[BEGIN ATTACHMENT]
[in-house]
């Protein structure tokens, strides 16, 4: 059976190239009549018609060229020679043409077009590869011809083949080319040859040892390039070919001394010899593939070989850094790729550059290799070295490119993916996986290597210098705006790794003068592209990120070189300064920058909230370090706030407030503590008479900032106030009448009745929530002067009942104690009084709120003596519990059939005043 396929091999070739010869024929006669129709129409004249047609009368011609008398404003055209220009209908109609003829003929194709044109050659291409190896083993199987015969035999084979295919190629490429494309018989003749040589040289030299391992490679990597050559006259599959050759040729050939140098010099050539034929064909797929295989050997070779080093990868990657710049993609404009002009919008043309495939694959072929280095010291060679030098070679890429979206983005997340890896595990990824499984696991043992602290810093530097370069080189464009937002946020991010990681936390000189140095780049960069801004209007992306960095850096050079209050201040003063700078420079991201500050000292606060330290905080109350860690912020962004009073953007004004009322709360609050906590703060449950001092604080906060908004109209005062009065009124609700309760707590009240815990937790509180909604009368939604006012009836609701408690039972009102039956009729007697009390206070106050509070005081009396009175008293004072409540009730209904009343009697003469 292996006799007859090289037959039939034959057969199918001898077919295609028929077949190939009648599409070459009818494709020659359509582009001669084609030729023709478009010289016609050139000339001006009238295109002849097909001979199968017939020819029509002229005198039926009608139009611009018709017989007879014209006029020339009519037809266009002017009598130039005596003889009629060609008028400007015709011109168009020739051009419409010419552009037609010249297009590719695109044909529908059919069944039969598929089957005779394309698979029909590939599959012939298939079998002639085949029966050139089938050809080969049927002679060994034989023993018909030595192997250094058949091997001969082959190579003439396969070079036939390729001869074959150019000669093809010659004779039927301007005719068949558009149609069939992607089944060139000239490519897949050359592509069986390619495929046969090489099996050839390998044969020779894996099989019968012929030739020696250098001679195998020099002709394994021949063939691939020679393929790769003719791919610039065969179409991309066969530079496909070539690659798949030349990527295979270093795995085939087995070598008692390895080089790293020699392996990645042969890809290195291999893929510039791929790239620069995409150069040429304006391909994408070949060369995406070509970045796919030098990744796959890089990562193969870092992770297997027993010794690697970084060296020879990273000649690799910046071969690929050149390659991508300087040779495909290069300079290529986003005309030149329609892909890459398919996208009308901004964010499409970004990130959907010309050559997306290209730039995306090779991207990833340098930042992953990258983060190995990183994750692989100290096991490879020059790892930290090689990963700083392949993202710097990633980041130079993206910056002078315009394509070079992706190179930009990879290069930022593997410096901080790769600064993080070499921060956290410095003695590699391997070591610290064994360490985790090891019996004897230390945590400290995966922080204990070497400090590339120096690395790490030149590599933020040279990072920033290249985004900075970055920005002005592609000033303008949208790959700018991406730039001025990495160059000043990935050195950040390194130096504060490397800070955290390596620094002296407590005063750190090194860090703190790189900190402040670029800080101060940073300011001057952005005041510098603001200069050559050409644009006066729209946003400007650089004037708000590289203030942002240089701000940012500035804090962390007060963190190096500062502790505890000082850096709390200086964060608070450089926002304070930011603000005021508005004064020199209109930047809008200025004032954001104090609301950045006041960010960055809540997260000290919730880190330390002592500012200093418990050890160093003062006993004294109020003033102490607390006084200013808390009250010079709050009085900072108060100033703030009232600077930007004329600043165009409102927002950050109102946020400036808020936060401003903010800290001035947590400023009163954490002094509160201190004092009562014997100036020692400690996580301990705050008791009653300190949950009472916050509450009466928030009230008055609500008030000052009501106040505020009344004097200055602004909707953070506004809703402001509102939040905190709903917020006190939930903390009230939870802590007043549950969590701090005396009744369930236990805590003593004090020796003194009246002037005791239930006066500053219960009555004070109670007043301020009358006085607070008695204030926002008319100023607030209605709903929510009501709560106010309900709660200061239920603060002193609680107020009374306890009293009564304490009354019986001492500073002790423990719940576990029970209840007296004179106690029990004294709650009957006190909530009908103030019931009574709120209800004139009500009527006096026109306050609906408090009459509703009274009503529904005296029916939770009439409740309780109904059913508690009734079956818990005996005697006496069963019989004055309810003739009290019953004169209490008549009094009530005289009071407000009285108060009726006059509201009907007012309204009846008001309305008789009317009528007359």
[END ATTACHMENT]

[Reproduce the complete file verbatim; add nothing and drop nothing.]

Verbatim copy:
[in-house]
């Protein structure tokens, strides 16, 4: 059976190239009549018609060229020679043409077009590869011809083949080319040859040892390039070919001394010899593939070989850094790729550059290799070295490119993916996986290597210098705006790794003068592209990120070189300064920058909230370090706030407030503590008479900032106030009448009745929530002067009942104690009084709120003596519990059939005043 396929091999070739010869024929006669129709129409004249047609009368011609008398404003055209220009209908109609003829003929194709044109050659291409190896083993199987015969035999084979295919190629490429494309018989003749040589040289030299391992490679990597050559006259599959050759040729050939140098010099050539034929064909797929295989050997070779080093990868990657710049993609404009002009919008043309495939694959072929280095010291060679030098070679890429979206983005997340890896595990990824499984696991043992602290810093530097370069080189464009937002946020991010990681936390000189140095780049960069801004209007992306960095850096050079209050201040003063700078420079991201500050000292606060330290905080109350860690912020962004009073953007004004009322709360609050906590703060449950001092604080906060908004109209005062009065009124609700309760707590009240815990937790509180909604009368939604006012009836609701408690039972009102039956009729007697009390206070106050509070005081009396009175008293004072409540009730209904009343009697003469 292996006799007859090289037959039939034959057969199918001898077919295609028929077949190939009648599409070459009818494709020659359509582009001669084609030729023709478009010289016609050139000339001006009238295109002849097909001979199968017939020819029509002229005198039926009608139009611009018709017989007879014209006029020339009519037809266009002017009598130039005596003889009629060609008028400007015709011109168009020739051009419409010419552009037609010249297009590719695109044909529908059919069944039969598929089957005779394309698979029909590939599959012939298939079998002639085949029966050139089938050809080969049927002679060994034989023993018909030595192997250094058949091997001969082959190579003439396969070079036939390729001869074959150019000669093809010659004779039927301007005719068949558009149609069939992607089944060139000239490519897949050359592509069986390619495929046969090489099996050839390998044969020779894996099989019968012929030739020696250098001679195998020099002709394994021949063939691939020679393929790769003719791919610039065969179409991309066969530079496909070539690659798949030349990527295979270093795995085939087995070598008692390895080089790293020699392996990645042969890809290195291999893929510039791929790239620069995409150069040429304006391909994408070949060369995406070509970045796919030098990744796959890089990562193969870092992770297997027993010794690697970084060296020879990273000649690799910046071969690929050149390659991508300087040779495909290069300079290529986003005309030149329609892909890459398919996208009308901004964010499409970004990130959907010309050559997306290209730039995306090779991207990833340098930042992953990258983060190995990183994750692989100290096991490879020059790892930290090689990963700083392949993202710097990633980041130079993206910056002078315009394509070079992706190179930009990879290069930022593997410096901080790769600064993080070499921060956290410095003695590699391997070591610290064994360490985790090891019996004897230390945590400290995966922080204990070497400090590339120096690395790490030149590599933020040279990072920033290249985004900075970055920005002005592609000033303008949208790959700018991406730039001025990495160059000043990935050195950040390194130096504060490397800070955290390596620094002296407590005063750190090194860090703190790189900190402040670029800080101060940073300011001057952005005041510098603001200069050559050409644009006066729209946003400007650089004037708000590289203030942002240089701000940012500035804090962390007060963190190096500062502790505890000082850096709390200086964060608070450089926002304070930011603000005021508005004064020199209109930047809008200025004032954001104090609301950045006041960010960055809540997260000290919730880190330390002592500012200093418990050890160093003062006993004294109020003033102490607390006084200013808390009250010079709050009085900072108060100033703030009232600077930007004329600043165009409102927002950050109102946020400036808020936060401003903010800290001035947590400023009163954490002094509160201190004092009562014997100036020692400690996580301990705050008791009653300190949950009472916050509450009466928030009230008055609500008030000052009501106040505020009344004097200055602004909707953070506004809703402001509102939040905190709903917020006190939930903390009230939870802590007043549950969590701090005396009744369930236990805590003593004090020796003194009246002037005791239930006066500053219960009555004070109670007043301020009358006085607070008695204030926002008319100023607030209605709903929510009501709560106010309900709660200061239920603060002193609680107020009374306890009293009564304490009354019986001492500073002790423990719940576990029970209840007296004179106690029990004294709650009957006190909530009908103030019931009574709120209800004139009500009527006096026109306050609906408090009459509703009274009503529904005296029916939770009439409740309780109904059913508690009734079956818990005996005697006496069963019989004055309810003739009290019953004169209490008549009094009530005289009071407000009285108060009726006059509201009907007012309204009846008001309305008789009317009528007359």